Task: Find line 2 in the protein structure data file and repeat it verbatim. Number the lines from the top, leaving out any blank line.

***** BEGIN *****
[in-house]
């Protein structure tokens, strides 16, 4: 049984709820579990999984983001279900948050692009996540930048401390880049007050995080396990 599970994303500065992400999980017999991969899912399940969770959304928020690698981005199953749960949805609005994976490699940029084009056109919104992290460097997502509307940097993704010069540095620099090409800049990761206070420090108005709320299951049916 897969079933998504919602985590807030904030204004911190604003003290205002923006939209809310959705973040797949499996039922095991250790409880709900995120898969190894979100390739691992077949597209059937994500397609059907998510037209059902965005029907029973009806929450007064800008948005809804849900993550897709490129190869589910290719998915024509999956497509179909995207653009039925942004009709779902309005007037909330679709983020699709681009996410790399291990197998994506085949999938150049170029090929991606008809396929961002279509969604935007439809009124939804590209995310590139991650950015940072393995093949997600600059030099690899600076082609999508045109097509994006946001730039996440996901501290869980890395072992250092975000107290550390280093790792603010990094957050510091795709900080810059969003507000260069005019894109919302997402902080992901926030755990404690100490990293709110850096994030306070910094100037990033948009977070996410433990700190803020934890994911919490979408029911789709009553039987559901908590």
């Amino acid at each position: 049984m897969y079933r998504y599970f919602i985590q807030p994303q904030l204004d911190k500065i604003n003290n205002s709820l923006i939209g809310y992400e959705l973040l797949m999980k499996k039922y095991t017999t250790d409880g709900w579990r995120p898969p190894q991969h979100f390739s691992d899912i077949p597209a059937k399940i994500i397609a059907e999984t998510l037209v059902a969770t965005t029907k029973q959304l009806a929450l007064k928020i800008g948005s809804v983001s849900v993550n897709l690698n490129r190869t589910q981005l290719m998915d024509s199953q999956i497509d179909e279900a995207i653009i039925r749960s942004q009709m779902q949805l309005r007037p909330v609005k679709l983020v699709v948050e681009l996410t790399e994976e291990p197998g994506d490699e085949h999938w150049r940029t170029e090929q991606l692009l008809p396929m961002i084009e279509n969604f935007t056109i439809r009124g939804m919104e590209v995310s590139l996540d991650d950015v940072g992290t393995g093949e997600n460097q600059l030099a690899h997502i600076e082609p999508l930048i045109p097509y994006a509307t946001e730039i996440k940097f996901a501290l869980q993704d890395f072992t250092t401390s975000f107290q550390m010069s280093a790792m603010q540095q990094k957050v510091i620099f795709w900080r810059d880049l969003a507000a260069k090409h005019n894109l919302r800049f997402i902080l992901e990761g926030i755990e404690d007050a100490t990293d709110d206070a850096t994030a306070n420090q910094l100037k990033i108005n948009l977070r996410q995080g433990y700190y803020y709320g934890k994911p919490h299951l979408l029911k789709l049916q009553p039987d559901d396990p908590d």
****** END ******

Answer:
């Protein structure tokens, strides 16, 4: 049984709820579990999984983001279900948050692009996540930048401390880049007050995080396990 599970994303500065992400999980017999991969899912399940969770959304928020690698981005199953749960949805609005994976490699940029084009056109919104992290460097997502509307940097993704010069540095620099090409800049990761206070420090108005709320299951049916 897969079933998504919602985590807030904030204004911190604003003290205002923006939209809310959705973040797949499996039922095991250790409880709900995120898969190894979100390739691992077949597209059937994500397609059907998510037209059902965005029907029973009806929450007064800008948005809804849900993550897709490129190869589910290719998915024509999956497509179909995207653009039925942004009709779902309005007037909330679709983020699709681009996410790399291990197998994506085949999938150049170029090929991606008809396929961002279509969604935007439809009124939804590209995310590139991650950015940072393995093949997600600059030099690899600076082609999508045109097509994006946001730039996440996901501290869980890395072992250092975000107290550390280093790792603010990094957050510091795709900080810059969003507000260069005019894109919302997402902080992901926030755990404690100490990293709110850096994030306070910094100037990033948009977070996410433990700190803020934890994911919490979408029911789709009553039987559901908590």